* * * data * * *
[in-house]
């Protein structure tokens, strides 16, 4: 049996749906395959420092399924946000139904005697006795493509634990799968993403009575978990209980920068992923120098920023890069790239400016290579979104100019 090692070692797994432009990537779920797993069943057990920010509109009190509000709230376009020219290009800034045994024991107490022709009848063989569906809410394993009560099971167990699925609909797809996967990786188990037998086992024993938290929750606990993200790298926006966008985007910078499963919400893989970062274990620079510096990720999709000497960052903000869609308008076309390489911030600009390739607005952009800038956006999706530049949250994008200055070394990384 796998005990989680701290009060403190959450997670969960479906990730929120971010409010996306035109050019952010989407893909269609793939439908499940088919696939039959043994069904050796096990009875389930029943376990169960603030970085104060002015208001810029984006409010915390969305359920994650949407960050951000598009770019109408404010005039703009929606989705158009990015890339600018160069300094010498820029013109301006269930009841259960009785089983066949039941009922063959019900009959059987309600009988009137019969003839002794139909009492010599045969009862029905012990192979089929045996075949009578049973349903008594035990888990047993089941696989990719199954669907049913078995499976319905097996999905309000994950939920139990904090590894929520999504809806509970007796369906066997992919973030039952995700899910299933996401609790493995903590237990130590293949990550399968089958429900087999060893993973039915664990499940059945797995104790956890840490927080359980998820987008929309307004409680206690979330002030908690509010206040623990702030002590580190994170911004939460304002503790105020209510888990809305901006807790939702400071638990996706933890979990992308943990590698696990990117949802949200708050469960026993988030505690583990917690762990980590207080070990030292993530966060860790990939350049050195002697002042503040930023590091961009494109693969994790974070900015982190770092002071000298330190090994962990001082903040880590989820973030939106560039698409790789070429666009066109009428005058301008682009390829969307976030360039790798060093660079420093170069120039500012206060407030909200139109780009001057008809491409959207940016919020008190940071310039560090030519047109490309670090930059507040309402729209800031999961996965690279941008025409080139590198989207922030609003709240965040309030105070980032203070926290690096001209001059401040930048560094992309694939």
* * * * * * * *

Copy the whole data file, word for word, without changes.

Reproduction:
[in-house]
């Protein structure tokens, strides 16, 4: 049996749906395959420092399924946000139904005697006795493509634990799968993403009575978990209980920068992923120098920023890069790239400016290579979104100019 090692070692797994432009990537779920797993069943057990920010509109009190509000709230376009020219290009800034045994024991107490022709009848063989569906809410394993009560099971167990699925609909797809996967990786188990037998086992024993938290929750606990993200790298926006966008985007910078499963919400893989970062274990620079510096990720999709000497960052903000869609308008076309390489911030600009390739607005952009800038956006999706530049949250994008200055070394990384 796998005990989680701290009060403190959450997670969960479906990730929120971010409010996306035109050019952010989407893909269609793939439908499940088919696939039959043994069904050796096990009875389930029943376990169960603030970085104060002015208001810029984006409010915390969305359920994650949407960050951000598009770019109408404010005039703009929606989705158009990015890339600018160069300094010498820029013109301006269930009841259960009785089983066949039941009922063959019900009959059987309600009988009137019969003839002794139909009492010599045969009862029905012990192979089929045996075949009578049973349903008594035990888990047993089941696989990719199954669907049913078995499976319905097996999905309000994950939920139990904090590894929520999504809806509970007796369906066997992919973030039952995700899910299933996401609790493995903590237990130590293949990550399968089958429900087999060893993973039915664990499940059945797995104790956890840490927080359980998820987008929309307004409680206690979330002030908690509010206040623990702030002590580190994170911004939460304002503790105020209510888990809305901006807790939702400071638990996706933890979990992308943990590698696990990117949802949200708050469960026993988030505690583990917690762990980590207080070990030292993530966060860790990939350049050195002697002042503040930023590091961009494109693969994790974070900015982190770092002071000298330190090994962990001082903040880590989820973030939106560039698409790789070429666009066109009428005058301008682009390829969307976030360039790798060093660079420093170069120039500012206060407030909200139109780009001057008809491409959207940016919020008190940071310039560090030519047109490309670090930059507040309402729209800031999961996965690279941008025409080139590198989207922030609003709240965040309030105070980032203070926290690096001209001059401040930048560094992309694939």